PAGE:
Briar’s Pavilion - A view from our expert author
Napoleon spent his happiest time on St Helena at this small pavilion, in the grounds of a house owned by the Balcombe family, with views across to James Bay.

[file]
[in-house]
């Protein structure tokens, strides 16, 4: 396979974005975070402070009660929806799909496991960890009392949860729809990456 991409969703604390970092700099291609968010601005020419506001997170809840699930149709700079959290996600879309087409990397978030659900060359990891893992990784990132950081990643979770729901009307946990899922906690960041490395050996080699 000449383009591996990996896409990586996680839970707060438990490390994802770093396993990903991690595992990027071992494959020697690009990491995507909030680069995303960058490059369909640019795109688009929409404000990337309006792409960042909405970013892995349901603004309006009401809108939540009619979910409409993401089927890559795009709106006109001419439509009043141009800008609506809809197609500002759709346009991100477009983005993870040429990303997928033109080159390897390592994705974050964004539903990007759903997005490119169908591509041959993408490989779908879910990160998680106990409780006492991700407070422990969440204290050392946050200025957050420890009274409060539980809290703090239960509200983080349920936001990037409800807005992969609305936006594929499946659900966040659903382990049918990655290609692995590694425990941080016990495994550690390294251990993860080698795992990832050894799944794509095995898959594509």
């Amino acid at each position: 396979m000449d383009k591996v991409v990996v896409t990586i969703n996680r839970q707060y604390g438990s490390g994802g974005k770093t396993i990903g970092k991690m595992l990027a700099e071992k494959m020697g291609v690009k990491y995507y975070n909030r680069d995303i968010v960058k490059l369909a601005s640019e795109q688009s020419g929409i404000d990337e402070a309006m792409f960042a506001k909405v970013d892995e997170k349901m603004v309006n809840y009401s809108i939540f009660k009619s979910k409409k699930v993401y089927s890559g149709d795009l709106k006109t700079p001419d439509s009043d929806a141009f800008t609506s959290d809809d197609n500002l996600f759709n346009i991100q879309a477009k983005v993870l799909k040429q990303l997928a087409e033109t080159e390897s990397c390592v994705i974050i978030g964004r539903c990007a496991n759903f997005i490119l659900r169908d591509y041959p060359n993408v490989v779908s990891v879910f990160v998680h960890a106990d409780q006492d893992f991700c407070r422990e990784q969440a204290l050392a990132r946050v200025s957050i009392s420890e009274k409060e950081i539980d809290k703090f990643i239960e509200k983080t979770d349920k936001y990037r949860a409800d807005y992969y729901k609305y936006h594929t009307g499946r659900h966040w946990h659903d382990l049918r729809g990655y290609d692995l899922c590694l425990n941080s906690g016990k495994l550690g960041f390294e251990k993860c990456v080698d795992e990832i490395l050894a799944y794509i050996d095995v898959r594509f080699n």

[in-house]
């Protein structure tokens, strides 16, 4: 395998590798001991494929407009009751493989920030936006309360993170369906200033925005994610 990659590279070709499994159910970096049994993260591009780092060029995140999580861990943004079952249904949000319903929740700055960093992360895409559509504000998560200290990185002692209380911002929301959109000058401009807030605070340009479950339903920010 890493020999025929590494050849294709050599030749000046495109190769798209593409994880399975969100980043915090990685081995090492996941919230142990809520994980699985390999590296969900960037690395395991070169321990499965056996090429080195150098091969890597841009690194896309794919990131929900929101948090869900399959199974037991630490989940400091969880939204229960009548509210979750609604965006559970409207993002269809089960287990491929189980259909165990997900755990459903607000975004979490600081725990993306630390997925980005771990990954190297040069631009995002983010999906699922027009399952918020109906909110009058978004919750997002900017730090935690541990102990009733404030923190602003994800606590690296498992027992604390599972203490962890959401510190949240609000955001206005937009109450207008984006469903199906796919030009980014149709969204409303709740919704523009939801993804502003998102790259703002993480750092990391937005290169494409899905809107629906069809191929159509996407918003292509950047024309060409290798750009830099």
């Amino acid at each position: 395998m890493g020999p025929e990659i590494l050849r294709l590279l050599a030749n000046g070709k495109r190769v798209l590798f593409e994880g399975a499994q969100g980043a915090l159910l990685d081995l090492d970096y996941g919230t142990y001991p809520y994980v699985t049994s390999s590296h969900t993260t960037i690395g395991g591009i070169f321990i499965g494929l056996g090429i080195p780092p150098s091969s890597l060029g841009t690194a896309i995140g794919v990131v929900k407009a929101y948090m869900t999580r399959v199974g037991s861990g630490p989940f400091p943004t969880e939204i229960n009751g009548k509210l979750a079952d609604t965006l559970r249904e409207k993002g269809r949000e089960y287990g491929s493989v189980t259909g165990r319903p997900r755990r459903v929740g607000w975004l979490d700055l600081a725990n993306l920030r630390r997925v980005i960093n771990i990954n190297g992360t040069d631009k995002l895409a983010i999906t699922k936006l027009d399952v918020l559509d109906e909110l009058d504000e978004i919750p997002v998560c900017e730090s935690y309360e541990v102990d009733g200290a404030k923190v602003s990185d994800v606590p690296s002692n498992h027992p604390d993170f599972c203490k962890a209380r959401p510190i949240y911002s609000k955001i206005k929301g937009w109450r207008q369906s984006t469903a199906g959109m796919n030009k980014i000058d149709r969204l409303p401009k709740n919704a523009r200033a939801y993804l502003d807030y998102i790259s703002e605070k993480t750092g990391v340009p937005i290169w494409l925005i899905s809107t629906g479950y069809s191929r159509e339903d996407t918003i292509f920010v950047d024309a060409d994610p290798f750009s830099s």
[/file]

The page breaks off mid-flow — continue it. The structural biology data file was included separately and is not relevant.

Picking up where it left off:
Napoleon spent his happiest time on St Helena at this small pavilion, in the grounds of a house owned by the Balcombe family, with views across to James Bay. Their house is long gone, but the pavilion – gifted to the French government in 1959 – was being fully restored in 2015. Once complete, its décor – as at Longwood House – will reflect the house at the time of Napoleon’s death. In addition, the attic area, which during Napoleon’s two-month stay was used by Comte de Las Cases and his son, was being sensitively rebuilt from the original plans. The gardens, too, have been re-established, but what is left of the original furniture from the pavilion will be on display at Longwood rather than here. An interesting experiment carried out at The Briars shortly after Napoleon died relates to an attempt by the governor to establish a silkworm farm here. A Chinese labourer who claimed to understand the breeding and care of silkworms was sent to China to procure some, but much to the disappointment of the governor, the project ended in failure.